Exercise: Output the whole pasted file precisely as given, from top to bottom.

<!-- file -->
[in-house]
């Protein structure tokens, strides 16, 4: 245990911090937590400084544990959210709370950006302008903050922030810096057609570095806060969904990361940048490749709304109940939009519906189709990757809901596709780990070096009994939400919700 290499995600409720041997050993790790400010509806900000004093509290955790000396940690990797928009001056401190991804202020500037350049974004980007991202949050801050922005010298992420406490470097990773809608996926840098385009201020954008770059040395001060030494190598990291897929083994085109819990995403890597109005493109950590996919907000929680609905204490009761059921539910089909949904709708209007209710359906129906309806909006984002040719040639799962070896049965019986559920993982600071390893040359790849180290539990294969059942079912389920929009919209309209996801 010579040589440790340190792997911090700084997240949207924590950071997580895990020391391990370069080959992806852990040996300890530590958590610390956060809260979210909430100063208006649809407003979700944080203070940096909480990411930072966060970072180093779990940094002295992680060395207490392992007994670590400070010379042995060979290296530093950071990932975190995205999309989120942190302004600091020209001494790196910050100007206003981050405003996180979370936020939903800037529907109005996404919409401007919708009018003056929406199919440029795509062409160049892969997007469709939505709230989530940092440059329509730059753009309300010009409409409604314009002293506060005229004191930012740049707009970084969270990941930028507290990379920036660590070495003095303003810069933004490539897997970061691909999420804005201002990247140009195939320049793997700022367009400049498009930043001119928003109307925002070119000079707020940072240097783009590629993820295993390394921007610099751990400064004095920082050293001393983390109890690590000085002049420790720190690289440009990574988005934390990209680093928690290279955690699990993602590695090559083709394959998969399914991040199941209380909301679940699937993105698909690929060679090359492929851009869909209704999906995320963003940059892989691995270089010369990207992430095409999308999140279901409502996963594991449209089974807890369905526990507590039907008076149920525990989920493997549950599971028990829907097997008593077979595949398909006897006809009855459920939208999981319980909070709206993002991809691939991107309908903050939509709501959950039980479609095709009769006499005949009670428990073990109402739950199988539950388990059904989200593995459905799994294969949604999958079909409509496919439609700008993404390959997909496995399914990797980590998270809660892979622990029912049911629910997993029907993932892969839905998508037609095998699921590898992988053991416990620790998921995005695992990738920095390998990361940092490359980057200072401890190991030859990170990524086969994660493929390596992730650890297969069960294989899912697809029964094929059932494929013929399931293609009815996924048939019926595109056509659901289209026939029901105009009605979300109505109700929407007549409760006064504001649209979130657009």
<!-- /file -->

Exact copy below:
[in-house]
């Protein structure tokens, strides 16, 4: 245990911090937590400084544990959210709370950006302008903050922030810096057609570095806060969904990361940048490749709304109940939009519906189709990757809901596709780990070096009994939400919700 290499995600409720041997050993790790400010509806900000004093509290955790000396940690990797928009001056401190991804202020500037350049974004980007991202949050801050922005010298992420406490470097990773809608996926840098385009201020954008770059040395001060030494190598990291897929083994085109819990995403890597109005493109950590996919907000929680609905204490009761059921539910089909949904709708209007209710359906129906309806909006984002040719040639799962070896049965019986559920993982600071390893040359790849180290539990294969059942079912389920929009919209309209996801 010579040589440790340190792997911090700084997240949207924590950071997580895990020391391990370069080959992806852990040996300890530590958590610390956060809260979210909430100063208006649809407003979700944080203070940096909480990411930072966060970072180093779990940094002295992680060395207490392992007994670590400070010379042995060979290296530093950071990932975190995205999309989120942190302004600091020209001494790196910050100007206003981050405003996180979370936020939903800037529907109005996404919409401007919708009018003056929406199919440029795509062409160049892969997007469709939505709230989530940092440059329509730059753009309300010009409409409604314009002293506060005229004191930012740049707009970084969270990941930028507290990379920036660590070495003095303003810069933004490539897997970061691909999420804005201002990247140009195939320049793997700022367009400049498009930043001119928003109307925002070119000079707020940072240097783009590629993820295993390394921007610099751990400064004095920082050293001393983390109890690590000085002049420790720190690289440009990574988005934390990209680093928690290279955690699990993602590695090559083709394959998969399914991040199941209380909301679940699937993105698909690929060679090359492929851009869909209704999906995320963003940059892989691995270089010369990207992430095409999308999140279901409502996963594991449209089974807890369905526990507590039907008076149920525990989920493997549950599971028990829907097997008593077979595949398909006897006809009855459920939208999981319980909070709206993002991809691939991107309908903050939509709501959950039980479609095709009769006499005949009670428990073990109402739950199988539950388990059904989200593995459905799994294969949604999958079909409509496919439609700008993404390959997909496995399914990797980590998270809660892979622990029912049911629910997993029907993932892969839905998508037609095998699921590898992988053991416990620790998921995005695992990738920095390998990361940092490359980057200072401890190991030859990170990524086969994660493929390596992730650890297969069960294989899912697809029964094929059932494929013929399931293609009815996924048939019926595109056509659901289209026939029901105009009605979300109505109700929407007549409760006064504001649209979130657009």